In Italy, when there is a birth in the family, the proud parents and grandparents put a pink or blue ribbon accordingly on the front door of their home, with details of the new addition to the family such as the name, birth date and birth weight.
The Musèe du Lourve is not quite ready to put up a blue ribbon on the Mona Lisa however after new claims by art historian Silvano Vinceti that Leonardo’s famous Renaissance painting is actually predominantly a portrait of the artist’s male apprentice, Gian Ciacomo Capriotti (nicknamed Salai).
The Mona Lisa is labelled in the Lourve as ‘Portrait of Lisa Gherardini, wife of Francesco del Giocondo’*, the title giving quite a good indication of the supposed identity of the Mona Lisa.
Vinceti also credits the face to being inspired by Beatrice D’Este, a noblewoman married to the owner of the court in Milan (Duke Ludovico Sforza) where Leonardo was working prior to starting on the Mona Lisa.
Others claim that the Mona Lisa is actually a self-portrait of the artist himself.
Vincenti is going for the ‘all of the above’ option, saying that Leonardo worked on the portrait over a number of years and was influenced by several sources. However, he claims that the main influence is that of Salai.
It has also been claimed that poor ol’ Lisa is not quite attractive enough to not be a portrait, otherwise Leonardo would surely have made Lisa better looking!
As to where the ‘Mona’ comes from, it’s the Italian version of ‘ma’am’, coming from a shortened version of the Italian for ‘my lady’, with ‘donna’ being woman/lady in Italian (think, ‘Madonna’ – which in Italian traditionally refers to the Virgin Mary not the singer of ‘Like a Virgin’!).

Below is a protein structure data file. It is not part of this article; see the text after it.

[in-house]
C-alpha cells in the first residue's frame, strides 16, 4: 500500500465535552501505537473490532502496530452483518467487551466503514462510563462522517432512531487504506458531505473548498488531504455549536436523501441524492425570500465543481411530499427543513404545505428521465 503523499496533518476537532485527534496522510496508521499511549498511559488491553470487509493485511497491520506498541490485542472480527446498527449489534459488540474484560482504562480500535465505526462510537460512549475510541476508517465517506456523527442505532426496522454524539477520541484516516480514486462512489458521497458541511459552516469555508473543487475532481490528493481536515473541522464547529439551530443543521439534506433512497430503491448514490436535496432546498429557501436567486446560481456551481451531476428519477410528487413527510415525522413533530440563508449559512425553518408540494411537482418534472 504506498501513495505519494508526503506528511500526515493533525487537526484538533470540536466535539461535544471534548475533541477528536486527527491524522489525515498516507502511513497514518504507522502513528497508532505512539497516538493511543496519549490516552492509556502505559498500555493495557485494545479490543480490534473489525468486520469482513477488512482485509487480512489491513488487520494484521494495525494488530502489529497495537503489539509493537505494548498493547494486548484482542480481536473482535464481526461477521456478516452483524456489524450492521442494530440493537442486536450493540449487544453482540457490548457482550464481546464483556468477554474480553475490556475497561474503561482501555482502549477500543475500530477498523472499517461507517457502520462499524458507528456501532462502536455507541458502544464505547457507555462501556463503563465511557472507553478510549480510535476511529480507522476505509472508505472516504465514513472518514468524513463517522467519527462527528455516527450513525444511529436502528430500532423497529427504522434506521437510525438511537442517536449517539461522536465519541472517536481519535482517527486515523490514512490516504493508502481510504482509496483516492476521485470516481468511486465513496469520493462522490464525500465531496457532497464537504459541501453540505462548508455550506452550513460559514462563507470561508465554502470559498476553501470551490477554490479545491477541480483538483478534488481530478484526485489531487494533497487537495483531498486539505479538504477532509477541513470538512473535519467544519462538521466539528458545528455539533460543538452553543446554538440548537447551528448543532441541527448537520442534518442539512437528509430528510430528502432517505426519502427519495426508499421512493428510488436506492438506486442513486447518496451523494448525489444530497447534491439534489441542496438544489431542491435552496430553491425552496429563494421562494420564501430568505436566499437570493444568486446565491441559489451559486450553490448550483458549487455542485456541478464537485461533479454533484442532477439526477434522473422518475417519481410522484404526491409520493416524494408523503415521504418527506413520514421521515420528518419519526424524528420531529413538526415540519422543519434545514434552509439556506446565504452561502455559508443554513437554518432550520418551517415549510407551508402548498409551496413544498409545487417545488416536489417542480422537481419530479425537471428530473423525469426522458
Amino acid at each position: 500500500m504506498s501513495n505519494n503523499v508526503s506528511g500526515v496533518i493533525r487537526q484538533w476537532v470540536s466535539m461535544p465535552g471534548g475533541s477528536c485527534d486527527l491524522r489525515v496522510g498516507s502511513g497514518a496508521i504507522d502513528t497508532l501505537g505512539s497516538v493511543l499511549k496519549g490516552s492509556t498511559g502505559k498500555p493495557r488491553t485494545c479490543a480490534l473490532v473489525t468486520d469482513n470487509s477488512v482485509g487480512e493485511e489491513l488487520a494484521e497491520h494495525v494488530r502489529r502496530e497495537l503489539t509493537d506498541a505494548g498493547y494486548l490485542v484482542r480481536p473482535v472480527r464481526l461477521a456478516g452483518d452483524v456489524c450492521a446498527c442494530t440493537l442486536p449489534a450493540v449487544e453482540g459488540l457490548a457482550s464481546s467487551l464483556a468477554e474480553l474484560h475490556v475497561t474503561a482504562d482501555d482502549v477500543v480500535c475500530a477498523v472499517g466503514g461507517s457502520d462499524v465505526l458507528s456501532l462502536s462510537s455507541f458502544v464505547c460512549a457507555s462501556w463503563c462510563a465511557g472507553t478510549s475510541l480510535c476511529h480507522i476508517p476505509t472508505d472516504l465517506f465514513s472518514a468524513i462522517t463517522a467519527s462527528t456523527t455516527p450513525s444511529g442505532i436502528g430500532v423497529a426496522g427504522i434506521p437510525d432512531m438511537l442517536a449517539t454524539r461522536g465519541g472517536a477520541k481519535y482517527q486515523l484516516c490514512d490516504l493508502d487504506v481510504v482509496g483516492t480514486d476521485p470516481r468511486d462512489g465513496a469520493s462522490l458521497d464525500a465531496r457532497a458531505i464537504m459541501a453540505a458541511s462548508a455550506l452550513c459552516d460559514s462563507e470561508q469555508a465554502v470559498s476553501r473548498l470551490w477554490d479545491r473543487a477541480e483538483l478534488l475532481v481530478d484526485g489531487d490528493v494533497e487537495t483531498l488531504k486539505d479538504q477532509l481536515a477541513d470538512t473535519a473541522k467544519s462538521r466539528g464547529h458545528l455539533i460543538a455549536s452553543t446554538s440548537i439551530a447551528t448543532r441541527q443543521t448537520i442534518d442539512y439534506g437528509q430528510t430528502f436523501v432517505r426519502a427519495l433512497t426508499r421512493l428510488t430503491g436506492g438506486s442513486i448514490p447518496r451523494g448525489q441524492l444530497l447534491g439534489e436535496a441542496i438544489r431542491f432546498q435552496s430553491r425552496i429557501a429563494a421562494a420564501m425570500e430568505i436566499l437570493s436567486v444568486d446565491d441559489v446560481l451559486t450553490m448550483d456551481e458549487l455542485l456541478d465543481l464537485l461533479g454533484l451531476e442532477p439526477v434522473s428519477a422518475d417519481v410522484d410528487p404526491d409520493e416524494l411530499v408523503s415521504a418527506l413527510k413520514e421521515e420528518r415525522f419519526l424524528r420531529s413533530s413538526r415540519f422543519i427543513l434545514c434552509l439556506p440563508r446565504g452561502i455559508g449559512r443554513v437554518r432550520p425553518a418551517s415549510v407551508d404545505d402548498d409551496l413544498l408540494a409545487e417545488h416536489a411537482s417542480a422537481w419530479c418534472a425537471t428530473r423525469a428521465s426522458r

If you’d like to see some of Leonardo da Vinci’s artworks with an art-expert tour guide, we have a skip-the-line tour of Florence’s famous museum, the Uffizi Gallery, with a small-group.
You can also choose to have this guided Uffizi Gallery tour with a private guide.
For a private art tour with a twist, our expert tour guide can take you on the search for a lost Leonardo Da Vinci masterpiece, “La battaglia di Anghiari”, lost for over five centuries.
Take this experience to a whole other level by visiting a world-heritage listed landmark with the world’s leading art sleuth to track down the last truly great art mystery. In a case of life imitating art, our tour guide is also an internationally-renowned and erudite art detective who also happens to be the only real person mentioned in Dan Brown’s ‘Da Vinci Code’.
In Rome, we have a guided small-group, skip-the-line tour of the Vatican where you can see more of Leonardo Da Vinci’s works.
You can also have our guide all to yourself on this skip-the-line private guided tour of the Vatican.
There are many more things to do, as you can see on our website www.italy.artviva.com. You can also email firstname.lastname@example.org for further information.
* The title also gives a clue as to why the Italians know the Mona Lisa as ‘La Gioconda’ – which also means ‘the playful one’, owing to the somewhat mischievous smile worn by the painting’s subject.